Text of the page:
2017 General Teacher Prep Programs Policy
The state should require annual evaluations with frequent observations of all principals. This goal was new in 2017.
Evaluation frequency: Wisconsin does not require annual evaluations for all principals. A principal's Educator Effectiveness Cycle can be one, two, or three years (determined by district administrators). Principals new to the position or new to a district must complete a one-year cycle. The final year in the cycle is called the "summary year;" other years are called "supporting years."
Observation/site visit requirements: Wisconsin requires multiple observations for principals during the "summary year:" one announced school visit with post-observation discussion and two announced or unannounced sampling visits with feedback. Additional observations may be conducted across other years.
Evaluator training: Wisconsin state policy requires evaluator training and certification. Calibration activities must also be completed every semester between recertification.
2017-2018 Principal Process Manual https://dpi.wi.gov/sites/default/files/imce/ee/pdf/principalprocessmanual.pdf Evaluators and Effectiveness Coaches https://dpi.wi.gov/ee/process-manuals-forms-guides/evaluator-effectiveness-coach
Require annual formal evaluations for all principals.
All principals in Wisconsin should be evaluated annually. Rather than treated as mere formalities, these principal evaluations should serve as important tools for rewarding good principals, helping average principals improve, and holding weak principals accountable for poor performance.
Require multiple observations/site visits for all principals.
To ensure that annual evaluations are based on adequate information, Wisconsin should require multiple observations/site visits for all principals.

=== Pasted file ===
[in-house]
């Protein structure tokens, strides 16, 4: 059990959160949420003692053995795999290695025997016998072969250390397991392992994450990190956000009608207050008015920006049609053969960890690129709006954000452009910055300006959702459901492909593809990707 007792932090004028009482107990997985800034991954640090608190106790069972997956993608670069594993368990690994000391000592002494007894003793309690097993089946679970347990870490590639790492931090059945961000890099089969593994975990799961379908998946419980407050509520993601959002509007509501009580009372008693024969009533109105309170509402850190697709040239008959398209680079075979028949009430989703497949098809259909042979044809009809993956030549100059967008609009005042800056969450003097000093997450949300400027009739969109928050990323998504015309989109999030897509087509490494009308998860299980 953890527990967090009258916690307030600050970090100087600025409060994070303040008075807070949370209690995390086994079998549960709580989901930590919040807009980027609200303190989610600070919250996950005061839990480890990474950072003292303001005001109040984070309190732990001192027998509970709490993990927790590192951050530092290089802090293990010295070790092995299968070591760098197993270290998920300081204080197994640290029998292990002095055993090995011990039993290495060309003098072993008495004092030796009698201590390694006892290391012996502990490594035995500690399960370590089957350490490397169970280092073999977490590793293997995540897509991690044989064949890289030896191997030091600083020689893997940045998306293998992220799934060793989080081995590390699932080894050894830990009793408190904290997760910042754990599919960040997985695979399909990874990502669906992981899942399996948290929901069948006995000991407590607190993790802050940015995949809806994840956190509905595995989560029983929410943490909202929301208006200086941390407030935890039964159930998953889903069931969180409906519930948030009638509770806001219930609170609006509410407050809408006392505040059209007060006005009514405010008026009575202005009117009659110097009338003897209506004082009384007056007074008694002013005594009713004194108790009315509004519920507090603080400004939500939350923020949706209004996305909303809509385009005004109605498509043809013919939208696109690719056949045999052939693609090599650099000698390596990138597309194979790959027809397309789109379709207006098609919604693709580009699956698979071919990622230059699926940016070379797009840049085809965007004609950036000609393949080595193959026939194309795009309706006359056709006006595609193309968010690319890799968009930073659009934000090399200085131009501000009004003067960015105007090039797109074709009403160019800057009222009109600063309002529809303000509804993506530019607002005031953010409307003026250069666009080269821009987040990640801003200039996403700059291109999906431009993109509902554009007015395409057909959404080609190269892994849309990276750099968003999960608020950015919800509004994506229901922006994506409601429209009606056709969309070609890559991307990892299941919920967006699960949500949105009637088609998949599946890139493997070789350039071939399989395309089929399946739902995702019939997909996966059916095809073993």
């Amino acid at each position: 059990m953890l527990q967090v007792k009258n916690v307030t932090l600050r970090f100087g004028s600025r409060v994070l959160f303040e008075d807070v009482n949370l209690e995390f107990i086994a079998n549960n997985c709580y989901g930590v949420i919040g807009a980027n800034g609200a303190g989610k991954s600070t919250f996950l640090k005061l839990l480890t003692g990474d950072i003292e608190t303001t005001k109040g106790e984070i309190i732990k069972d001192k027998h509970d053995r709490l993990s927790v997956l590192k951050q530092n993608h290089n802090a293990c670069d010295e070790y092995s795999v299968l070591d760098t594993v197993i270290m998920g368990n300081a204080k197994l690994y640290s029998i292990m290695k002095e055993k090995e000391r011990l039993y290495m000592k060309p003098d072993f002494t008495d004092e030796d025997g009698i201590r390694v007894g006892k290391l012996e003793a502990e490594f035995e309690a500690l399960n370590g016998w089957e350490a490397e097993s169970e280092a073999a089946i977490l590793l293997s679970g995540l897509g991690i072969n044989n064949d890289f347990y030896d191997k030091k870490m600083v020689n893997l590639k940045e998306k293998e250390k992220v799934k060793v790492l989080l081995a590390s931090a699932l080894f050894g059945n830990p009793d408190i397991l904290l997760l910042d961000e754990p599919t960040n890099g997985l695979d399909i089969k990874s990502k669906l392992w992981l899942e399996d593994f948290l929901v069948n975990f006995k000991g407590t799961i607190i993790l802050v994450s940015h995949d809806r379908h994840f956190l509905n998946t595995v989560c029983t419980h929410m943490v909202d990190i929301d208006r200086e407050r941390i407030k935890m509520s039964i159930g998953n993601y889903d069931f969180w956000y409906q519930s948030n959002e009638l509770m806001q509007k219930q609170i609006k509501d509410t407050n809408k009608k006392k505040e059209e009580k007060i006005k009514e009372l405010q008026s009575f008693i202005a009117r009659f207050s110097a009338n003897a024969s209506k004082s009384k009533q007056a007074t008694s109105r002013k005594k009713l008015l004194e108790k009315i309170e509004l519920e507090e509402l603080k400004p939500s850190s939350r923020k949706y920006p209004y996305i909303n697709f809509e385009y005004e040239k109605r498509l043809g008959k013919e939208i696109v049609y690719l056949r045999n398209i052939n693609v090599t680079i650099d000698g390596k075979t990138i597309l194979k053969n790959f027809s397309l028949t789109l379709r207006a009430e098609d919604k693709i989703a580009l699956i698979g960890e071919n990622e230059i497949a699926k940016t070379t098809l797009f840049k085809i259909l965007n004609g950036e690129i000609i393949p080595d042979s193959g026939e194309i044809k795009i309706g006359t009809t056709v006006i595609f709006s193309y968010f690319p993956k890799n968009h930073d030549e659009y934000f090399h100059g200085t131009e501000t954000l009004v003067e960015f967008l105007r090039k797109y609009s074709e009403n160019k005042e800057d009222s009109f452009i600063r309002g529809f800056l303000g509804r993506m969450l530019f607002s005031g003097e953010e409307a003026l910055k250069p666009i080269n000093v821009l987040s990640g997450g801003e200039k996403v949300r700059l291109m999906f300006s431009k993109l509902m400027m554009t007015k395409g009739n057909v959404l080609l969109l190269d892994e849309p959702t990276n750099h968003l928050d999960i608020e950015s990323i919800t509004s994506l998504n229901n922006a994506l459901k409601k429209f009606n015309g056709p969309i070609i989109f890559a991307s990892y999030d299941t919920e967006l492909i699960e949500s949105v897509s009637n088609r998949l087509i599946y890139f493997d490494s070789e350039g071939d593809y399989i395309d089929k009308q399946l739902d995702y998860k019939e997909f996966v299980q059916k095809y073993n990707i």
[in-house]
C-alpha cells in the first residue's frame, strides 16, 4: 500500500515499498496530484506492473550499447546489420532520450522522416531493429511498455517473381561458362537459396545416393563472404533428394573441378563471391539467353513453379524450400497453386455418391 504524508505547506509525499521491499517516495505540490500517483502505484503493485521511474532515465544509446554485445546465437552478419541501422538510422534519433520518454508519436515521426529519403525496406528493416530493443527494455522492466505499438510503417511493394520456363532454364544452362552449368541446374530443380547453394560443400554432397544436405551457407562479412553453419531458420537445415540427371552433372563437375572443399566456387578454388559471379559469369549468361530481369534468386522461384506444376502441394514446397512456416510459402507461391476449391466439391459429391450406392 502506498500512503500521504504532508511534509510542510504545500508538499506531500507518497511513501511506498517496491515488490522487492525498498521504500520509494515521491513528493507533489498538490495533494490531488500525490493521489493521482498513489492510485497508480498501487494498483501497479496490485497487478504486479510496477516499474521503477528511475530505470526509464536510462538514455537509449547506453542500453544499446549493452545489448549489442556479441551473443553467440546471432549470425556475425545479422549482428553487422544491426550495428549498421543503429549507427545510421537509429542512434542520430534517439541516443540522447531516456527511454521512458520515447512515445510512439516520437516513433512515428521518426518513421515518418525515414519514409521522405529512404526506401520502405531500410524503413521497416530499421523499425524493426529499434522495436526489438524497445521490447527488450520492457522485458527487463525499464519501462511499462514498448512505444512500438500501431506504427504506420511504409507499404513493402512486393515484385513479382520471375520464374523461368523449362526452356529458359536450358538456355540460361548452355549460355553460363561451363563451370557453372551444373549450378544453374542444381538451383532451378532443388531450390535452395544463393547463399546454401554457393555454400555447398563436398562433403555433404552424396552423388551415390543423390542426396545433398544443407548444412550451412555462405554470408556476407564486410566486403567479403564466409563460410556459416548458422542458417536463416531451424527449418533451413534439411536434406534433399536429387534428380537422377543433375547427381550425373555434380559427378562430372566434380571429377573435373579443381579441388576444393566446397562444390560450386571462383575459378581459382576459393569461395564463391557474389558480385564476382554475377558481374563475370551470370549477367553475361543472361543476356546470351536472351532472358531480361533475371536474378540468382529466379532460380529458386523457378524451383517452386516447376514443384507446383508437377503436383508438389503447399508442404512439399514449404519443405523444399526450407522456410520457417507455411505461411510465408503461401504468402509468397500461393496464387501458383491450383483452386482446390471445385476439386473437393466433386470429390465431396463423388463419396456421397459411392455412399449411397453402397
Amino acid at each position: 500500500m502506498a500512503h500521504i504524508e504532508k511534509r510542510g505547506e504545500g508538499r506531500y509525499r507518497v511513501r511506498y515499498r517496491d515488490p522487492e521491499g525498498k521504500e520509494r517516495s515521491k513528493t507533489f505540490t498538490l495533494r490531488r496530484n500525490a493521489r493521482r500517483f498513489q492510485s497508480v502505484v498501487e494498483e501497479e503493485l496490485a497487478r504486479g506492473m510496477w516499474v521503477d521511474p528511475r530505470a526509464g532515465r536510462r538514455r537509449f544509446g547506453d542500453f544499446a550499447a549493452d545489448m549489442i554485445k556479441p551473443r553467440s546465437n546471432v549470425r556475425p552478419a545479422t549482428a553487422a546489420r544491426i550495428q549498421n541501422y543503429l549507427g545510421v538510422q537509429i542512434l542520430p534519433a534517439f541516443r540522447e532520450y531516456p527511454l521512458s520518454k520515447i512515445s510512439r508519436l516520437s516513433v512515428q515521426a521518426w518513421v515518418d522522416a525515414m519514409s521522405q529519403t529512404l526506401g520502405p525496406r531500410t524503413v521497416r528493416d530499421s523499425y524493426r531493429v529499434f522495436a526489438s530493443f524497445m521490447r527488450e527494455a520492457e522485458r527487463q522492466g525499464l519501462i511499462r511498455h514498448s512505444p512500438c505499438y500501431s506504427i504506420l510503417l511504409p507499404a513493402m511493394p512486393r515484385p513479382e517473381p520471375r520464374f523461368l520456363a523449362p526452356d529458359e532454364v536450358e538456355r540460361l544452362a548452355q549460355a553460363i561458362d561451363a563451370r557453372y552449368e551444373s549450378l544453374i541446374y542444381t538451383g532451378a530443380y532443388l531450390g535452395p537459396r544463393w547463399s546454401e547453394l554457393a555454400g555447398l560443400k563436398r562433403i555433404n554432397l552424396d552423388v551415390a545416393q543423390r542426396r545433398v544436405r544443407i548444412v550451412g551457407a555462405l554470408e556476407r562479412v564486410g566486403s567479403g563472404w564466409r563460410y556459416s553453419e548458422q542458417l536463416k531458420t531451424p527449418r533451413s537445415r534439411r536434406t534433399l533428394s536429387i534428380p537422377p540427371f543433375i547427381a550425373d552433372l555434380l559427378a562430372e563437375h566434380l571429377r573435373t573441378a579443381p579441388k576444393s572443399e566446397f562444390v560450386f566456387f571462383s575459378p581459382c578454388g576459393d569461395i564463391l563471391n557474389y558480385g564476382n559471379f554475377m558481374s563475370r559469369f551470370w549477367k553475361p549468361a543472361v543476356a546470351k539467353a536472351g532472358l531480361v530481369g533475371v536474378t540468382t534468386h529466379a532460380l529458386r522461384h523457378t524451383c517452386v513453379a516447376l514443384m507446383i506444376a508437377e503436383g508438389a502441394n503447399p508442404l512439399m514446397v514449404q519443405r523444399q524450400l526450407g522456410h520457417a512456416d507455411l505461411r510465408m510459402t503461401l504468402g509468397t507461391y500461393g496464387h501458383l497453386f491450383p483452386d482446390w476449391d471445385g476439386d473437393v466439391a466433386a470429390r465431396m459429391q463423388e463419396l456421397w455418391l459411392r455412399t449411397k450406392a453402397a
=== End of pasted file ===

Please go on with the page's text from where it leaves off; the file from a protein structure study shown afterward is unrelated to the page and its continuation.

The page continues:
Wisconsin was helpful in providing NCTQ with the facts necessary for this analysis.
7H: Principal Evaluation and Observation
Research demonstrates that there is a clear link between school leadership and school outcomes. Principals foster school improvement by shaping school goals, policies and practices, and social and organizational structures. Principals vary significantly in their effectiveness, and research suggests that high-quality principals positively affect student achievement, in-school discipline, parents' perceptions of schools, and school climates. Further, principals affect teacher retention and recruitment; effective principals are more adept at retaining effective teachers and removing ineffective teachers. The time principals spend on organizational management, instructional programming, and teacher evaluation is critically important for positive effects on teachers and students. Because principals are an essential component of creating successful schools, their effectiveness should be regularly evaluated by trained evaluators on systems that include objective measures. Such systems will help to ensure that all principals receive the feedback and support necessary to improve their practice and, ultimately, student and school outcomes.